Old Napster guy’s fan letter to Spotify upstart
'Grasshopper. You are almost as cool as I once was'
Lessons Not Learned
What makes the analysis such interesting reading is how rarely we have heard such an approach from the music industry. Parker was looking to build a great music consumption product first: the goal was satisfying punters. He did so by doing an end run around the copyright-holders. But the rights-holders in the music industry have been wary of each other, and wary of experimentation.
It's something Hollywood has learned from by designing UltraViolet. Instead of revenue protection as the primary motivation, UV sets out to reward you for joining, adding a lot of conveniences over today's world of plastic discs and expiring time-limited streams. UV sells you a licence.
To be fair, not everybody in the music industry wanted to close Napster down. Bertelsmann, famously, made an investment in the startup. Others were supportive, too. The US mechanical rights collecting society the Harry Fox Agency, and British and international independent record labels, also announced a licensing agreement with the startup. But the heavyweights won the day. Plastic disc sales had brought growth to the music industry; CD sales were to peak in 1999.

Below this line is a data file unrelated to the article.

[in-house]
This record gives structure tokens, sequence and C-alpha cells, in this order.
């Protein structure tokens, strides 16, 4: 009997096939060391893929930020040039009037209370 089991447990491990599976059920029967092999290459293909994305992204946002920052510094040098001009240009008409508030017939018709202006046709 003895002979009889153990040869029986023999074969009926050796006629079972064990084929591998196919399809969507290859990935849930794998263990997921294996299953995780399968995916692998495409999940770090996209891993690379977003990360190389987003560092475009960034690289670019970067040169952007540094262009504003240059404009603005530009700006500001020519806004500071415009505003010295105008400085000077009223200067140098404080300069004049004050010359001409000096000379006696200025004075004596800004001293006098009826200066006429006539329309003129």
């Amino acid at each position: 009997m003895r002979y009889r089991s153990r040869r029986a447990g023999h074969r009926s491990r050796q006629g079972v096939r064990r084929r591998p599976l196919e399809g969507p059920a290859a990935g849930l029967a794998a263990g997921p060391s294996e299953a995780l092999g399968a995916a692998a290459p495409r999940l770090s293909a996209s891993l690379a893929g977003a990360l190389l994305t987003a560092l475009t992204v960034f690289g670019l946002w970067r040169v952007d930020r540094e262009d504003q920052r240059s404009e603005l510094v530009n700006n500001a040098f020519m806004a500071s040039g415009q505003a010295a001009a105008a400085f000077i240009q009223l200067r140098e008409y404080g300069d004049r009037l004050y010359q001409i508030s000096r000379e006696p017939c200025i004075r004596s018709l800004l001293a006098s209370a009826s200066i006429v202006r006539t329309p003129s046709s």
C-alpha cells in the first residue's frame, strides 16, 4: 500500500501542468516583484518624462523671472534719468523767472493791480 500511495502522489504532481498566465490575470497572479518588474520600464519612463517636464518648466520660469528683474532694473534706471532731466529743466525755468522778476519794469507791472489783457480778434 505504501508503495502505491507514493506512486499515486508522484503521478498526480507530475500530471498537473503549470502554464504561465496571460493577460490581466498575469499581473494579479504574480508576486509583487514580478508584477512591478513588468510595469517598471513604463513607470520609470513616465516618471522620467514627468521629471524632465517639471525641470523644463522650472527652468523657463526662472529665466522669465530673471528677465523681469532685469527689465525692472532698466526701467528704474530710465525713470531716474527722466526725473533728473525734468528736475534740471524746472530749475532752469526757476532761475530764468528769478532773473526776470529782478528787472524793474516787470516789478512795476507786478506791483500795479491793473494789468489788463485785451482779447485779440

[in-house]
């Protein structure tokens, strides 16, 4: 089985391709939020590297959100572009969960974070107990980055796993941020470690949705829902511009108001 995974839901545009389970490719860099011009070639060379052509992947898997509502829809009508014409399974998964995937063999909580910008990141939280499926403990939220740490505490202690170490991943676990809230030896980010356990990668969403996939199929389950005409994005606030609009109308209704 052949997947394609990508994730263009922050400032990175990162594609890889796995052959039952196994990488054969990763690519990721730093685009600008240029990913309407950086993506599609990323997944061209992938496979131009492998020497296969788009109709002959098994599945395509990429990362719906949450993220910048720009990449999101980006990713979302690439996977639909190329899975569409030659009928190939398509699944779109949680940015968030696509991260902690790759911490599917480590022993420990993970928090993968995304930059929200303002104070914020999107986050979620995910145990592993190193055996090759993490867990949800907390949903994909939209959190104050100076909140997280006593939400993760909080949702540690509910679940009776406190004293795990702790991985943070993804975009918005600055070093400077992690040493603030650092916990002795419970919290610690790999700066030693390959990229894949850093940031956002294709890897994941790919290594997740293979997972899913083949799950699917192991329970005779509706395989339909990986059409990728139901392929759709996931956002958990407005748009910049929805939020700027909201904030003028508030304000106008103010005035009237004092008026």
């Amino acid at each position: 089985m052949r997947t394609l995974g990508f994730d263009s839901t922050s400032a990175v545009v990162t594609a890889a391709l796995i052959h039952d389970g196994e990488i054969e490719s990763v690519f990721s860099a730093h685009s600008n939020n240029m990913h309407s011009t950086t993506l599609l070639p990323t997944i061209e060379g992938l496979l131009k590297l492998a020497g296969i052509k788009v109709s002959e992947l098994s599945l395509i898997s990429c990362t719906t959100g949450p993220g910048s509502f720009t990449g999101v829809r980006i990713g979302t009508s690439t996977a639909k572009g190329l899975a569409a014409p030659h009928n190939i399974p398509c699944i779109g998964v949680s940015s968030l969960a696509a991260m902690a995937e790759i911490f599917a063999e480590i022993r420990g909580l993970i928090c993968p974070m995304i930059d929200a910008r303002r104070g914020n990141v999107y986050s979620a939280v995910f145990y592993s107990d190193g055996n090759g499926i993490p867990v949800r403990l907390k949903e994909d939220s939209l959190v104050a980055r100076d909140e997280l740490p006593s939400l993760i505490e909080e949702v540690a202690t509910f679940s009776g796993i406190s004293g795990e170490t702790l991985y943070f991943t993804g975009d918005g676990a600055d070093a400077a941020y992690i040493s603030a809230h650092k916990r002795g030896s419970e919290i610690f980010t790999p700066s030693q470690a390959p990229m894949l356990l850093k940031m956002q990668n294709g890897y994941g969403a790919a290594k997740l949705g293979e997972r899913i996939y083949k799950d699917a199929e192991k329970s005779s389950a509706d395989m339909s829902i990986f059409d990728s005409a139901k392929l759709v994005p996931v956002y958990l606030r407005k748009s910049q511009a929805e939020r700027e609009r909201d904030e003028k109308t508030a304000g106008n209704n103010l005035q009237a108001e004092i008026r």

And Napster itself tried to turn itself into a subscription service – a tale fascinatingly told by Chris Castle, an attorney for the company at the time.
I’d disagree on one aspect of Parker's excellent analysis.
Spotify doesn’t "allow" person-to-person file sharing, even though, technically that’s exactly what it’s doing under the hood: moving a song file from one person to another across a network. Spotify uses P2P to save on bandwidth; if a song is on the same network, it pulls it down directly from a swarm, rather than from a central catalogue. Spotify simply keeps these song files in an encrypted DRM container.
We’re constantly told now that “ownership doesn’t matter”, and Spotify charges extra to untangle the inconvenience introduced by its DRM.
Some people don’t mind this at all, but I’m not convinced.
Spotify is terrific for many of the reasons Parker suggests, but converting our enthusiasm for music into cash by allowing leakage from this container really ought to be explored. It’s still an opportunity going begging. ®
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